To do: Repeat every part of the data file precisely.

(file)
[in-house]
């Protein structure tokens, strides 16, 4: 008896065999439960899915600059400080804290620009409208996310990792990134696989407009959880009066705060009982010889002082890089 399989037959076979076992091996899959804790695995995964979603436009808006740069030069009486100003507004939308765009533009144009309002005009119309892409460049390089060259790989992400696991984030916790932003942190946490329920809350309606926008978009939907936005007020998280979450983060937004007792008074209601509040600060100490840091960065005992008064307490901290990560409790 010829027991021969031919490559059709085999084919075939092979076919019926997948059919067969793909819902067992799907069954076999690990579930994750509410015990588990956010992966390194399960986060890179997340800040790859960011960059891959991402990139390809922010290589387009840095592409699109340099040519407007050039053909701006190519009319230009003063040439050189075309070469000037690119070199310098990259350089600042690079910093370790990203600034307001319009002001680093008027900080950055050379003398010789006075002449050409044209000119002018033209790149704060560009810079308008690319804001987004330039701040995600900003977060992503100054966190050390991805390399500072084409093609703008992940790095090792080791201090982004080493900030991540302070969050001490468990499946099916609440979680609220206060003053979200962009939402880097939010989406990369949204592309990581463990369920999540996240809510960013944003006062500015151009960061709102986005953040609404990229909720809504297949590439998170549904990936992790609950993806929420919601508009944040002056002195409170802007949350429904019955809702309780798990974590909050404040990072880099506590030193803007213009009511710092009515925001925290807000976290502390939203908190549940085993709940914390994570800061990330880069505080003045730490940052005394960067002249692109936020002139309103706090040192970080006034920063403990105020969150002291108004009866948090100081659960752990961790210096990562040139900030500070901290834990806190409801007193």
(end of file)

[in-house]
């Protein structure tokens, strides 16, 4: 008896065999439960899915600059400080804290620009409208996310990792990134696989407009959880009066705060009982010889002082890089 399989037959076979076992091996899959804790695995995964979603436009808006740069030069009486100003507004939308765009533009144009309002005009119309892409460049390089060259790989992400696991984030916790932003942190946490329920809350309606926008978009939907936005007020998280979450983060937004007792008074209601509040600060100490840091960065005992008064307490901290990560409790 010829027991021969031919490559059709085999084919075939092979076919019926997948059919067969793909819902067992799907069954076999690990579930994750509410015990588990956010992966390194399960986060890179997340800040790859960011960059891959991402990139390809922010290589387009840095592409699109340099040519407007050039053909701006190519009319230009003063040439050189075309070469000037690119070199310098990259350089600042690079910093370790990203600034307001319009002001680093008027900080950055050379003398010789006075002449050409044209000119002018033209790149704060560009810079308008690319804001987004330039701040995600900003977060992503100054966190050390991805390399500072084409093609703008992940790095090792080791201090982004080493900030991540302070969050001490468990499946099916609440979680609220206060003053979200962009939402880097939010989406990369949204592309990581463990369920999540996240809510960013944003006062500015151009960061709102986005953040609404990229909720809504297949590439998170549904990936992790609950993806929420919601508009944040002056002195409170802007949350429904019955809702309780798990974590909050404040990072880099506590030193803007213009009511710092009515925001925290807000976290502390939203908190549940085993709940914390994570800061990330880069505080003045730490940052005394960067002249692109936020002139309103706090040192970080006034920063403990105020969150002291108004009866948090100081659960752990961790210096990562040139900030500070901290834990806190409801007193």